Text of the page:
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chiefs of Clann Flaitheamhail; Muinter Domhnallain, chief of Clann Breasail; O'Duibhginn, chief of Clann Duibhginn; O'Gabhrain of Dal n-Druithne; O'Docomhlan of Rinn na h-Eignide; O'Donnchadha of Aibh Cormaic Maenmuighe; and O'Mailbrighdi is chief of Bredach, the noblest cantred in Hy-Many.

There are seven principal Comharbas in Hy-Many, viz., the


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Comharba of Cluain Fearta, the Comharba of Cill Mian, the Comharba of Cill Tulach, the Comharba of Cill Cumadan, the Comharba of Camach Brighdi, where the people of Hy-Many are baptized, the Comharba of Cluain Tuaiscirt of the Shannon, in whom it is hereditary to inaugurate the chiefs of the race of Cellach; and the Comharba of Cluain Cain Cairill.

St. Bridget has the baptism of the race of Maine, and although the baptism may not be brought thither, i. e. to her church the comharba has the power of collecting the baptismal penny from these tribes; and it i.e. the money thus obtained is divided into three parts, of which one-third part is given to herself, i. e. to her Comharba, one-third to Druim Drestan, and one-third to Cluain Emhain.


p.81

Cromthar Aedh of Sil Anmchadha, has a sgreaball ongtha from every Hy-Manian.

The burial of the race of Cairpri Crom belongs to Clonmacnoise and St. Ciaran, for which a tribute is paid to St. Ciaran; he has seventeen townlands of free land in Hy-Many.

The race of Maine, both women and men, pay a sgreaball caethrach to St. Grellan.

St. Grellan presides over their battles, i. e. the crozier of St. Grellan, or some such, is borne in the standard of the king of Hy-Many.


p.83

Seven garments are given by the queen to St. Cairech Dergain yearly, and a penny by every Hy-Manian daughter along with the tribute of St. Ciaran.

Every tribute which these tribes were bound to give to St. Patrick in the district which extends from Glun-Phadruig to Glaisi Uair, now belongs to St. Cairell; and thence eastwards to the Sinainn, belongs to St. Grellan and St. Patrick.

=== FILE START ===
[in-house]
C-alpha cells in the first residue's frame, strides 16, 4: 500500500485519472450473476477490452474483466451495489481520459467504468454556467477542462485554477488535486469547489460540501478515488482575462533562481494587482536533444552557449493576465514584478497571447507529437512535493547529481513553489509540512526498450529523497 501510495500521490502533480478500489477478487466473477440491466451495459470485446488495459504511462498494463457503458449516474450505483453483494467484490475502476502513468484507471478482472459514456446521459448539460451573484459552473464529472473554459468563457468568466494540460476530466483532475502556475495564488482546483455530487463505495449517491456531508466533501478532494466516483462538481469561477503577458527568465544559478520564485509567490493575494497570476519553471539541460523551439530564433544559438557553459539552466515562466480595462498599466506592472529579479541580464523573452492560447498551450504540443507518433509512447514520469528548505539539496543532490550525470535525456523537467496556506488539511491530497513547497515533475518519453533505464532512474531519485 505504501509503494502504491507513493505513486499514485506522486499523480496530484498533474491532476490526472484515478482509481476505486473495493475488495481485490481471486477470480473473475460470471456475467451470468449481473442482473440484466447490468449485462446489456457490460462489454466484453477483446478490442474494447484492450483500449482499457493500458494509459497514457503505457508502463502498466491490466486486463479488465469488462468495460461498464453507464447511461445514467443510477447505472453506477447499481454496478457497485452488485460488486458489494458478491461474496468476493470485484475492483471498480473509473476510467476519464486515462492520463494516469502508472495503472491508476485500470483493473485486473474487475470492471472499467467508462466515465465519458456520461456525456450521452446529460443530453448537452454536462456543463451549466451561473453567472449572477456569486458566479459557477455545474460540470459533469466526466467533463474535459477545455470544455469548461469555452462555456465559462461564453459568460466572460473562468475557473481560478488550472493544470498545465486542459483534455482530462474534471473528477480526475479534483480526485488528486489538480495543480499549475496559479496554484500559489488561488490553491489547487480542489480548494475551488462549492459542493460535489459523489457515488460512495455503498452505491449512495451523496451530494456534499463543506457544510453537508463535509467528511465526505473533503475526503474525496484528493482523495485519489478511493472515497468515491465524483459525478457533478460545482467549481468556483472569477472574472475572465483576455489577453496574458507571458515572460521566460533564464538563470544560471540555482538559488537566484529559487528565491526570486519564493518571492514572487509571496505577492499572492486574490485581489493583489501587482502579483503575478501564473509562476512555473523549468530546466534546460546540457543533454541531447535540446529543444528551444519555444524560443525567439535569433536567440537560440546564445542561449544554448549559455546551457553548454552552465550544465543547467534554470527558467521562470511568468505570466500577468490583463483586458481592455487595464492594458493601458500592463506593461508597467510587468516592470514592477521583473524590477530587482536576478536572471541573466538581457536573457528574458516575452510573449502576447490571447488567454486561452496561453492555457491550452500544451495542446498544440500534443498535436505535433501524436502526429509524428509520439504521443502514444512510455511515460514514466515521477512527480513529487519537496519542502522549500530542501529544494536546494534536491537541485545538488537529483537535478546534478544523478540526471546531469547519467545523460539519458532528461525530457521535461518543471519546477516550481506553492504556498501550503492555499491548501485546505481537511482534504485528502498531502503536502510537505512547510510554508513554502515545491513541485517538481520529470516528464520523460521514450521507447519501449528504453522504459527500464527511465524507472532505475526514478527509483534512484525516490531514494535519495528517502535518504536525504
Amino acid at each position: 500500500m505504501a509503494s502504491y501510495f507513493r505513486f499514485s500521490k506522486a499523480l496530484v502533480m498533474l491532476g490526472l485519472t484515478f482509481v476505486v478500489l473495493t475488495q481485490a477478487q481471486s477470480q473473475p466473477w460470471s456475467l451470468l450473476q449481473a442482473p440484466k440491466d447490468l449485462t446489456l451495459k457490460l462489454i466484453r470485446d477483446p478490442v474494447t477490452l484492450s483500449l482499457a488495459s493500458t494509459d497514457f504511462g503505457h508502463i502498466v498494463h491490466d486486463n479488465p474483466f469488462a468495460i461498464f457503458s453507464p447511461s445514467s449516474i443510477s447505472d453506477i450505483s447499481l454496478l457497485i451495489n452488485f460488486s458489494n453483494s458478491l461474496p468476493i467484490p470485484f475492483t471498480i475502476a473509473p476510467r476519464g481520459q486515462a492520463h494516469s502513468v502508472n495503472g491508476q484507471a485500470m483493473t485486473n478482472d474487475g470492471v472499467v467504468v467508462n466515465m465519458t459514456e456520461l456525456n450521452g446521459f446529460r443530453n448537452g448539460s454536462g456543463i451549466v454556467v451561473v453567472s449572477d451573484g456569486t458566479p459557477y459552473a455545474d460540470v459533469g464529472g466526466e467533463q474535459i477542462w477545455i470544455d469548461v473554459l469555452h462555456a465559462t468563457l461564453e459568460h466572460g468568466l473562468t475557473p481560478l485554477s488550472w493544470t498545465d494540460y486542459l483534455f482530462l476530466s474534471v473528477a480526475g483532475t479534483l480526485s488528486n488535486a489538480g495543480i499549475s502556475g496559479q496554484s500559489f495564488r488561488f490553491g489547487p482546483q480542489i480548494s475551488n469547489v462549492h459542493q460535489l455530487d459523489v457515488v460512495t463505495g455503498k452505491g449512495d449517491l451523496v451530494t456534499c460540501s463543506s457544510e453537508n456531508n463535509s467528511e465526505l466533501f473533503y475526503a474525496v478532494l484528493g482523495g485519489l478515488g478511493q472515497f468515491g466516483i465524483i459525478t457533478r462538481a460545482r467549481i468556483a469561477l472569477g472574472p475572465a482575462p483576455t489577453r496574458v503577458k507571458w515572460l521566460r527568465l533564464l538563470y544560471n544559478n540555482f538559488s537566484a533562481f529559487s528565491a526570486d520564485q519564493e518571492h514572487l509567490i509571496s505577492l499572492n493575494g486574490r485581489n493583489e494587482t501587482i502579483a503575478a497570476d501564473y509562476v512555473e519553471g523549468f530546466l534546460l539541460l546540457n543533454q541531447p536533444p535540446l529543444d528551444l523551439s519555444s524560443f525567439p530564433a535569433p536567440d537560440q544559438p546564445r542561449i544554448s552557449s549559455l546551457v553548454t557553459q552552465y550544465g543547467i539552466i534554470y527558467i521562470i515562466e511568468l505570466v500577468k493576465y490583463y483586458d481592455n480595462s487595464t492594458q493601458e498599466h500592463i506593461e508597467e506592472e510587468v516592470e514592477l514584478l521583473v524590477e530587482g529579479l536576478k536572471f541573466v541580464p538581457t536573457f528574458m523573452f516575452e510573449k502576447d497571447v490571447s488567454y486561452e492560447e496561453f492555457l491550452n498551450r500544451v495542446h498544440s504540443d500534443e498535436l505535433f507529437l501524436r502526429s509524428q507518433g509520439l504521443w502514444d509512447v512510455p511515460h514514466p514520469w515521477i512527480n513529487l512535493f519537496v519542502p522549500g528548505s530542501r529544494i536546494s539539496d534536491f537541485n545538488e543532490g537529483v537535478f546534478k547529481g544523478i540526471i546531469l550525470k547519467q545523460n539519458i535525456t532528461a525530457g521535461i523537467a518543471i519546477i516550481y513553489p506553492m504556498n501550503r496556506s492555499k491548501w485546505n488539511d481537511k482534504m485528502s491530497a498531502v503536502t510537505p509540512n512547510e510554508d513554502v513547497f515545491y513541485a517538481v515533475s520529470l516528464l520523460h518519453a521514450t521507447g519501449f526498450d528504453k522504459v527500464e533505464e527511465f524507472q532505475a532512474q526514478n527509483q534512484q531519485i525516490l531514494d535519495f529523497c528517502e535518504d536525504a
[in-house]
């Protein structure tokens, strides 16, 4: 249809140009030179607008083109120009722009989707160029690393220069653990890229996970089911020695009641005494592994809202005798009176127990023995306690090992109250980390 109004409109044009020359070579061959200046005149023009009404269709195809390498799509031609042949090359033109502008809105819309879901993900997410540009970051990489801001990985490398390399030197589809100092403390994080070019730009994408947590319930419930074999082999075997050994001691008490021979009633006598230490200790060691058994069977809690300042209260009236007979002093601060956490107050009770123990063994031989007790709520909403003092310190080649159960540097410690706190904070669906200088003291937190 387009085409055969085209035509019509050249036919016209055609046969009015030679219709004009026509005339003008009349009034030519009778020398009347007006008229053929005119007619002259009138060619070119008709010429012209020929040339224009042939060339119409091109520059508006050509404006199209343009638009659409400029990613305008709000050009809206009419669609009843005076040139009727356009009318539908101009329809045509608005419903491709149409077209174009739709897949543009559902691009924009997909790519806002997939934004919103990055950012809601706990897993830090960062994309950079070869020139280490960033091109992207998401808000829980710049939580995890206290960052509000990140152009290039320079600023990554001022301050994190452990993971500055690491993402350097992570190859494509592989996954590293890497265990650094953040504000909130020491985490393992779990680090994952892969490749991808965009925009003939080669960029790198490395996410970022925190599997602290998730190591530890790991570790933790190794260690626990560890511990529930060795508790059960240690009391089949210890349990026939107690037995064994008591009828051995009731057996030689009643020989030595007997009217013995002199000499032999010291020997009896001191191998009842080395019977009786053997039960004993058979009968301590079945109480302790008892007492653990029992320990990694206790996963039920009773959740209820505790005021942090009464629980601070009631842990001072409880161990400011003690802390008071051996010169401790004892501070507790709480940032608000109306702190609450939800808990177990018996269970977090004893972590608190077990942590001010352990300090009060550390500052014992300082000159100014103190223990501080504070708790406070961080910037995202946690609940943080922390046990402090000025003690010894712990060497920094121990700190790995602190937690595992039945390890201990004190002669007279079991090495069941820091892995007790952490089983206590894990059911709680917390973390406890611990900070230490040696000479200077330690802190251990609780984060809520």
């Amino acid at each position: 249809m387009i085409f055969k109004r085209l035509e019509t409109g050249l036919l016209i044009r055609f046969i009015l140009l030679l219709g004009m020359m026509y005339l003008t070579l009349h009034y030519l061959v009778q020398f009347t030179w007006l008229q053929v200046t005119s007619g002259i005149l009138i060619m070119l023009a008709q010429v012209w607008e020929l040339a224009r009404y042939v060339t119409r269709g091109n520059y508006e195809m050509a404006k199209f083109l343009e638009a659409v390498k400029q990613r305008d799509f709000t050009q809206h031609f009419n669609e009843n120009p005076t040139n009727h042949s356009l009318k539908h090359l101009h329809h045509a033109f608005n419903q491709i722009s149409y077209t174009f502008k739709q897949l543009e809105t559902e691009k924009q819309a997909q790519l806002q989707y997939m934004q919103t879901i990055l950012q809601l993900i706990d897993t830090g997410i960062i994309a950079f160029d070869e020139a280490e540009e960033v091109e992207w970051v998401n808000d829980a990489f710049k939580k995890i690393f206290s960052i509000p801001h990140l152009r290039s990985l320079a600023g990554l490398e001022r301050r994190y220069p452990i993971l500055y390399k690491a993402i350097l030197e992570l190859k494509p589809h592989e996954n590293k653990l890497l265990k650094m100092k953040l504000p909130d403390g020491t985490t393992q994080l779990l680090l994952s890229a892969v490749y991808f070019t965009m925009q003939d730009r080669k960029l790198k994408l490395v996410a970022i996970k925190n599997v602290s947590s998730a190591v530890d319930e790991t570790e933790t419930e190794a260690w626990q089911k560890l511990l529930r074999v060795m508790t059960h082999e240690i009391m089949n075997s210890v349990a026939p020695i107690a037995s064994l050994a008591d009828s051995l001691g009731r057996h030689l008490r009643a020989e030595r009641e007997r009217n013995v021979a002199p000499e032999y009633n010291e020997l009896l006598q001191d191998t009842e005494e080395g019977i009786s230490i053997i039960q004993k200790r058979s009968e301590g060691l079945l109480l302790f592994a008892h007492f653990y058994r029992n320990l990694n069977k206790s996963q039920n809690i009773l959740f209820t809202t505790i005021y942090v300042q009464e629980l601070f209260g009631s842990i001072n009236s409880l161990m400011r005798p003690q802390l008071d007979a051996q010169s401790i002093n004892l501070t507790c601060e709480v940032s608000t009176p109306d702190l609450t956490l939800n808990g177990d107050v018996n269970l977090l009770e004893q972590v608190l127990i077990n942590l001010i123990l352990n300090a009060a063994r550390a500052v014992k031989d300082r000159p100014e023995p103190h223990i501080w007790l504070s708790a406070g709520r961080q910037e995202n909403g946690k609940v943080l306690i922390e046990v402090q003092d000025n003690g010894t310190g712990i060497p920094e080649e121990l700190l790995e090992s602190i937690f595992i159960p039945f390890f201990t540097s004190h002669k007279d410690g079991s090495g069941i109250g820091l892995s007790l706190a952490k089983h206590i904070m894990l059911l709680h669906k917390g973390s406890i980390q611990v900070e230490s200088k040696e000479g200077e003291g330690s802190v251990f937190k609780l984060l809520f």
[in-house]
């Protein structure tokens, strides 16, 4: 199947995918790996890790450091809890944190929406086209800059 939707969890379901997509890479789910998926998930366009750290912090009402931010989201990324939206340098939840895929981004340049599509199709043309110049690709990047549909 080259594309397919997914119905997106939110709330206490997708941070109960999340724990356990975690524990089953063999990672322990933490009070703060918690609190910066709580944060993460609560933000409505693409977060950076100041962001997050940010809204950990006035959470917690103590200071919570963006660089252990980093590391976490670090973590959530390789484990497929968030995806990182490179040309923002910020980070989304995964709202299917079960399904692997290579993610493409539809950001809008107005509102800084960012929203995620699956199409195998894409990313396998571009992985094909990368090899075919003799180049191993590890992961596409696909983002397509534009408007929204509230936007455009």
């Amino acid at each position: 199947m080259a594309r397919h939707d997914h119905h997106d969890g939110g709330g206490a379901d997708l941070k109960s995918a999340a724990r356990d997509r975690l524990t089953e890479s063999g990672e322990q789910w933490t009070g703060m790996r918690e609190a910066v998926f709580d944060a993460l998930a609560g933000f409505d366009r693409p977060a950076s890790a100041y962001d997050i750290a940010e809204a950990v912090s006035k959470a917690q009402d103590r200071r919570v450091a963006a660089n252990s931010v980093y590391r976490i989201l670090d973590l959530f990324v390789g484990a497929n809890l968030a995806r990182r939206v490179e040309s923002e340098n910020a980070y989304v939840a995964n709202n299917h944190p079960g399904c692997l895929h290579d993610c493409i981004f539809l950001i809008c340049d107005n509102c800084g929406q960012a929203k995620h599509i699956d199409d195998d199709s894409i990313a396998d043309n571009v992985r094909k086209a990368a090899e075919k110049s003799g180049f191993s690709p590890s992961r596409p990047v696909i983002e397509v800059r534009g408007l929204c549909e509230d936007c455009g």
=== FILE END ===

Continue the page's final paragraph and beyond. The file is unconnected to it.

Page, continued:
The enslaved tribes of Hy-Many for servitude are these, viz. the Dealbhna from Ath Liag, to where the River Suca i.e. Suck springs from the well in Sliabh Formaili. The Cathraigh of the Suca


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extending from Upper Tuaim Cathraigh to Porta Fidigi, on both sides of the Suca; also the Corco Moncho and Dal n-Druithni, and the men of Magh Sen-chineoil, until noble tribes were planted in their places after them; and also Muinter Milcon. And the arch-chiefs of Hy-Many had the power to increase the rents on those tribes ad libitum. Also the family of the O'Mailfinnains,

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on account of their exile. There are also townlands which we have not mentioned of the Firbolgs in those districts who are bound to serve the chiefs, and who are serfs and hereditary followers of the kings of Hy-Maine. The Cadanachs of the Feadha, with their tribes, and the remnants of the Fir Bolgs, are the hereditary servitors of Hy-Maine.

O'Conaill and Mac Eidhigan have the marshallship of the forces, and the Hy-Fiachrach Finn and the race of Soghan have the office of taisigheacht scuir.

O'Kelly's part of the office of door-keeper to the king of Connaught belongs to the Hy-Fiachrach Finn.

The taisigheacht allaidh of O'Conor king of Connaught belongs to the Dail Druithni, at the recommendation of O'Kelly.

The office of distributor butler to the arch-chief, without limitation, belongs to O'h-Uroin, of Cluain Ruis.


p.89

The superintendence of his banquets belongs to O'Lomain.